Painter Gregor Kammerer describes his landscapes as “part memory, part dream.” His works seem to linger on the fringes of familiarity, sparking a sense of place that’s no more distinctive than the paintings themselves, with their mere hints of sky, sea, shorelines, hills and trees. They are less representations of real places than images inspired by a lifetime spent outdoors in Rhode Island, the Cape, the Adirondacks, northern New England and the Pacific Northwest.
For an artist who finds inspiration in the effects that weather has on light, it’s perhaps ironic that Kammerer found the elements too much of a hindrance when he tried to paint outside. And, he adds, “When you paint from photographs, there’s no mystery involved.” The sense of discovery is an ethic that informs all of Kammerer’s work - and also keeps him engaged and focused on his art, even when he’s working on 20 or more pieces at a time.
“If you know where you are going, you’re going to be contented; you’re never going to be evolving,” says the Perryville-based artist. “I’ve destroyed a lot of paintings, but in the process there might be an element that takes me in a direction I’ve never gone before.” Discovery is part of owning a Kammerer painting, too. One of his favorite techniques is creating underlayers of paint. Most of it is destined to remain unseen, like those legendary Rembrandt images. But some shows through to add depth of color or is revealed by the artist himself, who uses a palette knife to scrape down to different color layers to add texture – a white base coat exposed to represent foaming surf on a beach, for instance. The technique has been used since the Renaissance but still excites Kammerer, who likens the process to “prospecting” for undiscovered meaning in his work.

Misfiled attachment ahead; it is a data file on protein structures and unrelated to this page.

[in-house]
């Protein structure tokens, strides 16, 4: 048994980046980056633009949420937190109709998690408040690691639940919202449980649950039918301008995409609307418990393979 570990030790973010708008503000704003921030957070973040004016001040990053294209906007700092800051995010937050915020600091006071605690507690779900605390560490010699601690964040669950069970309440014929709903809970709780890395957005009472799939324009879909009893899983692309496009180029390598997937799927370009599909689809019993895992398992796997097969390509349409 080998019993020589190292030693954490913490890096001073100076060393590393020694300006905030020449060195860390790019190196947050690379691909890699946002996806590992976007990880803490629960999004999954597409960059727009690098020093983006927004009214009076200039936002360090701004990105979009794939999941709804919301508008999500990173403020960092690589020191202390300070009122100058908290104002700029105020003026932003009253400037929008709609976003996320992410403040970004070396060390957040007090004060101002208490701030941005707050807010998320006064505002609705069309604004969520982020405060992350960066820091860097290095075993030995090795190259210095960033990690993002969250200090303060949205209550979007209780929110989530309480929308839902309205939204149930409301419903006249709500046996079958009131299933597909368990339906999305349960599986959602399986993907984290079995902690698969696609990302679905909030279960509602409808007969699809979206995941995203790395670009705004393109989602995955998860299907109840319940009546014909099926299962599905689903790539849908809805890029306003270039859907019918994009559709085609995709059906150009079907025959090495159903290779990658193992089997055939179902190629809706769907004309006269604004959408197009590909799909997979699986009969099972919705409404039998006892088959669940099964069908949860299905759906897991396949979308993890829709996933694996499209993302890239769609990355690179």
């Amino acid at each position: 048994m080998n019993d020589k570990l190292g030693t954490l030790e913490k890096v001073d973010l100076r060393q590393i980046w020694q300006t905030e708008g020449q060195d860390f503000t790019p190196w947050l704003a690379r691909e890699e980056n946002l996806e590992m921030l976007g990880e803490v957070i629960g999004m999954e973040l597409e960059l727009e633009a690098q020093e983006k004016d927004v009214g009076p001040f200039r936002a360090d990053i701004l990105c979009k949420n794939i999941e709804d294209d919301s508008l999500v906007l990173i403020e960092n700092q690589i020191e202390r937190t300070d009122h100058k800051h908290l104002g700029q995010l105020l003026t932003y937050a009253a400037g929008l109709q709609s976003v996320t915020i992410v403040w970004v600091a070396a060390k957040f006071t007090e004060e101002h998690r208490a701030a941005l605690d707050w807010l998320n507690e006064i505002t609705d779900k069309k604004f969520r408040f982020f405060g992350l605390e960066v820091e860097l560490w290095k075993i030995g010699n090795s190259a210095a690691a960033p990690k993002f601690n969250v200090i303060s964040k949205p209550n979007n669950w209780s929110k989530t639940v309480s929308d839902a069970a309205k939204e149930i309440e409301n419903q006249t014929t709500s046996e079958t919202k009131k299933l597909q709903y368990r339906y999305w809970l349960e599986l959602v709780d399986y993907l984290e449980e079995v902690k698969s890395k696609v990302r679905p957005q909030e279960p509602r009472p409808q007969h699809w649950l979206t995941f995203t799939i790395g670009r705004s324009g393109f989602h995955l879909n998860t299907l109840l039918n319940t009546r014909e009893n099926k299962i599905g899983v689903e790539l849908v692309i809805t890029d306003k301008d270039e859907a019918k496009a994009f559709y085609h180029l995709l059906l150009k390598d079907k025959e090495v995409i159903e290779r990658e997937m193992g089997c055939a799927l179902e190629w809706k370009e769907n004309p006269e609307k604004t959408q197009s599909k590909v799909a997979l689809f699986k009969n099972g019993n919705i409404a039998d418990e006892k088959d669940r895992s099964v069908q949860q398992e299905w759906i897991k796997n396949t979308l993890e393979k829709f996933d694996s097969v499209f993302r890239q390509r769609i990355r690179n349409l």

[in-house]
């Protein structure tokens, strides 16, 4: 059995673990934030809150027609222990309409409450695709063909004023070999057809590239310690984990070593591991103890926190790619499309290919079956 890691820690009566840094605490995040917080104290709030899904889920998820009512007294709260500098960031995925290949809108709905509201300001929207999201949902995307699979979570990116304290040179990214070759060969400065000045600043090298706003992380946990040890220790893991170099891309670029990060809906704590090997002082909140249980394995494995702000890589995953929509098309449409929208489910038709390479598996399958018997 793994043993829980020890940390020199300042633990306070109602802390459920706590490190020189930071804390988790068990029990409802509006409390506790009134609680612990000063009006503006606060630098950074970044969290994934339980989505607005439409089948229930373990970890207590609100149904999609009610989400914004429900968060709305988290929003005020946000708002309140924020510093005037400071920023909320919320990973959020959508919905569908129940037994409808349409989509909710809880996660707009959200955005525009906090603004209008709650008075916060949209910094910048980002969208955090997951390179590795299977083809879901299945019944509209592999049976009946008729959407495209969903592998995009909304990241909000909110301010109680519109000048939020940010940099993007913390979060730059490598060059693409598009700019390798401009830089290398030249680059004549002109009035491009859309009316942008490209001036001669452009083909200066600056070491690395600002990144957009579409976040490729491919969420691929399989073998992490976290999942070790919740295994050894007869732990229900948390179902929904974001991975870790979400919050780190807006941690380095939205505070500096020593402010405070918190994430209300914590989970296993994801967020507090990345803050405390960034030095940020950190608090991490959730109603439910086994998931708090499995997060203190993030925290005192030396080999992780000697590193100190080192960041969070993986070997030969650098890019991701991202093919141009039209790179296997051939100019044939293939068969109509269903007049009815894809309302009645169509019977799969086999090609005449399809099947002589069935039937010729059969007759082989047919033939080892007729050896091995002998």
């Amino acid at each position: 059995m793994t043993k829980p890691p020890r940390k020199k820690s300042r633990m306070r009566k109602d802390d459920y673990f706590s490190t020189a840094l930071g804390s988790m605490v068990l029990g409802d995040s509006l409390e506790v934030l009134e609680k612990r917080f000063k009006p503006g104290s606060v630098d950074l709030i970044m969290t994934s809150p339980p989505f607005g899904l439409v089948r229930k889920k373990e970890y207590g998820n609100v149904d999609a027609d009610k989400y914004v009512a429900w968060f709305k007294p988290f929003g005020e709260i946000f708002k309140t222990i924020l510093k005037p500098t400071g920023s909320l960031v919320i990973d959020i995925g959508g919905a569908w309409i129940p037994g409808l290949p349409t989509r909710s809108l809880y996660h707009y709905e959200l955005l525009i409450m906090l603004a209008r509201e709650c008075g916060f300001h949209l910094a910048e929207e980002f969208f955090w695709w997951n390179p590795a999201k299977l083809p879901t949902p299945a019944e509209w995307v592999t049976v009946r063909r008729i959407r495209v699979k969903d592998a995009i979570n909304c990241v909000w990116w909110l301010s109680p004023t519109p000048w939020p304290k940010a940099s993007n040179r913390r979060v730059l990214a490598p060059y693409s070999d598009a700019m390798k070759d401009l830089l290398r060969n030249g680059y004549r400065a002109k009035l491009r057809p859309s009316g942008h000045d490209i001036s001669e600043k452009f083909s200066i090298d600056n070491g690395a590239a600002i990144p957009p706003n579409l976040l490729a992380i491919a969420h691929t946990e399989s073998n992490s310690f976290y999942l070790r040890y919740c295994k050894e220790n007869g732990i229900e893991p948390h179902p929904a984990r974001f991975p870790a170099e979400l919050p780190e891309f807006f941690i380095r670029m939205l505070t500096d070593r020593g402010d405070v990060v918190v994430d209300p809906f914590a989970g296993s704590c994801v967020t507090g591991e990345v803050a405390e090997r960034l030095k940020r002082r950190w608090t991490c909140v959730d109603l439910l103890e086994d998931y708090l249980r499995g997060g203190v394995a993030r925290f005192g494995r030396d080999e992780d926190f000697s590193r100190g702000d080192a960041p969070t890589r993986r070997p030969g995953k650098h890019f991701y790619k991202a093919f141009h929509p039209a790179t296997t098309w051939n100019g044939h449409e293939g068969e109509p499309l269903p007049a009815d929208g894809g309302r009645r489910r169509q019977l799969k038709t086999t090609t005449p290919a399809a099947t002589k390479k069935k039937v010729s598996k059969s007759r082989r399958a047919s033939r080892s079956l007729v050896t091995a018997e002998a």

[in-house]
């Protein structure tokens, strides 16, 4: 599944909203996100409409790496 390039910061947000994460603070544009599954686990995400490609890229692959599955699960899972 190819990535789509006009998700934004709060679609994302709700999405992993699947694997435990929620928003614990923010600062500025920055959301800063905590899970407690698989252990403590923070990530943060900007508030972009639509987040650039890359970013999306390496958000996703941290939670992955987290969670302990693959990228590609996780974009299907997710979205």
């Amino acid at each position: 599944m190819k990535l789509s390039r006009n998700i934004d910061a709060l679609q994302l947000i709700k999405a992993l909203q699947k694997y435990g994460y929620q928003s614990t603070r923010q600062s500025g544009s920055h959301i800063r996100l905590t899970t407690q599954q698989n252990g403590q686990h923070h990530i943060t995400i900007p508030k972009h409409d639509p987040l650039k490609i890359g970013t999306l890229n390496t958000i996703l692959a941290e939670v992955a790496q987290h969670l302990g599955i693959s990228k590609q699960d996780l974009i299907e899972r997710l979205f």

It’s all part of a career arc that began with matchbook-sized watercolors inspired by the landscapes of Montana to wall-sized diptychs painted inside antique window frames. Kammerer’s body of work also includes some relatively conventional still-lifes (which feature many of the same muted blues and browns he favors in his landscapes), but today is focused more on incorporating found materials and unusual “canvases” to work on – the latter including grainy old maple panelsand curved sheets of metal.
“Sculpture and painting are not independent of each other,” he says in describing his most intriguing works – landscapes painted on the open pages of antique books. Drawing upon long-ago experience in building and repairing boats, Kammerer lacquers the books, half-open, until each is a solid and sturdy display piece – essentially painting, frame and stand all in one.
His favored layering effect is provided by the pages of the books themselves. Some paintings are painstakingly hand-sanded until the text shows through – in one case, the clefs, notes and bar lines from a music book. A landscape called The Hills of Jerusalem, fittingly, is painted on an old prayer book.
“I like when the words come through, because it gives a different dimension to the landscape – the words become part of the surface,” says Kammerer. As with most of his work, the interpretation is left up to the viewer – “like at the end of a novel,” he says.